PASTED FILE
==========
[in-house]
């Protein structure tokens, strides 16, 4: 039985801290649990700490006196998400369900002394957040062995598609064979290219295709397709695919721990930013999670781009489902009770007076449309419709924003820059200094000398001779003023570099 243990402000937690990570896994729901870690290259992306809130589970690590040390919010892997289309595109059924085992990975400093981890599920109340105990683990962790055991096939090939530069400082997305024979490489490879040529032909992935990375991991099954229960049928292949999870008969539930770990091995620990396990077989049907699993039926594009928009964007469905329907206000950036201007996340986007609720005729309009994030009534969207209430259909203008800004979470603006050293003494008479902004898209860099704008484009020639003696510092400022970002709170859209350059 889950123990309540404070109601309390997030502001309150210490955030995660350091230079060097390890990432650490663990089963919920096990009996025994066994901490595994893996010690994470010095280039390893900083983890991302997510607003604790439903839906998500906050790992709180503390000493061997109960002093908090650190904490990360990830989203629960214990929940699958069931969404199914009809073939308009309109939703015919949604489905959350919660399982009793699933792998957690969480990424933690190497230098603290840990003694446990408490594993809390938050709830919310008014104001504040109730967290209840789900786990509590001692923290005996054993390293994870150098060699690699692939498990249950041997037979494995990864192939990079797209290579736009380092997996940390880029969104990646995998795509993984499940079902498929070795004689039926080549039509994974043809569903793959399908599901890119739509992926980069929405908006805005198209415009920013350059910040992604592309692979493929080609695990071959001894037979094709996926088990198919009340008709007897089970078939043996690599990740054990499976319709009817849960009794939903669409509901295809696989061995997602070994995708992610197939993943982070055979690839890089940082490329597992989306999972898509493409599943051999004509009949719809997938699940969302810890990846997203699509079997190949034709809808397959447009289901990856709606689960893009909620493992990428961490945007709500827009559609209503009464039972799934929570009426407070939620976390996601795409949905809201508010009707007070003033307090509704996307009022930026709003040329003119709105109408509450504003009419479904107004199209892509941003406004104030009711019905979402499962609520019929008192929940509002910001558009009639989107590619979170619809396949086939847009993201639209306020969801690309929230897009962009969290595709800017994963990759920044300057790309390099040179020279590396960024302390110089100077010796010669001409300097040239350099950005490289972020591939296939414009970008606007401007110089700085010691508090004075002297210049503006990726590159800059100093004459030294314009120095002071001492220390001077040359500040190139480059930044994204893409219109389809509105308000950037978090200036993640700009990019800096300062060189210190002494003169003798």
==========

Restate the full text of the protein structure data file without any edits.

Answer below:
[in-house]
């Protein structure tokens, strides 16, 4: 039985801290649990700490006196998400369900002394957040062995598609064979290219295709397709695919721990930013999670781009489902009770007076449309419709924003820059200094000398001779003023570099 243990402000937690990570896994729901870690290259992306809130589970690590040390919010892997289309595109059924085992990975400093981890599920109340105990683990962790055991096939090939530069400082997305024979490489490879040529032909992935990375991991099954229960049928292949999870008969539930770990091995620990396990077989049907699993039926594009928009964007469905329907206000950036201007996340986007609720005729309009994030009534969207209430259909203008800004979470603006050293003494008479902004898209860099704008484009020639003696510092400022970002709170859209350059 889950123990309540404070109601309390997030502001309150210490955030995660350091230079060097390890990432650490663990089963919920096990009996025994066994901490595994893996010690994470010095280039390893900083983890991302997510607003604790439903839906998500906050790992709180503390000493061997109960002093908090650190904490990360990830989203629960214990929940699958069931969404199914009809073939308009309109939703015919949604489905959350919660399982009793699933792998957690969480990424933690190497230098603290840990003694446990408490594993809390938050709830919310008014104001504040109730967290209840789900786990509590001692923290005996054993390293994870150098060699690699692939498990249950041997037979494995990864192939990079797209290579736009380092997996940390880029969104990646995998795509993984499940079902498929070795004689039926080549039509994974043809569903793959399908599901890119739509992926980069929405908006805005198209415009920013350059910040992604592309692979493929080609695990071959001894037979094709996926088990198919009340008709007897089970078939043996690599990740054990499976319709009817849960009794939903669409509901295809696989061995997602070994995708992610197939993943982070055979690839890089940082490329597992989306999972898509493409599943051999004509009949719809997938699940969302810890990846997203699509079997190949034709809808397959447009289901990856709606689960893009909620493992990428961490945007709500827009559609209503009464039972799934929570009426407070939620976390996601795409949905809201508010009707007070003033307090509704996307009022930026709003040329003119709105109408509450504003009419479904107004199209892509941003406004104030009711019905979402499962609520019929008192929940509002910001558009009639989107590619979170619809396949086939847009993201639209306020969801690309929230897009962009969290595709800017994963990759920044300057790309390099040179020279590396960024302390110089100077010796010669001409300097040239350099950005490289972020591939296939414009970008606007401007110089700085010691508090004075002297210049503006990726590159800059100093004459030294314009120095002071001492220390001077040359500040190139480059930044994204893409219109389809509105308000950037978090200036993640700009990019800096300062060189210190002494003169003798």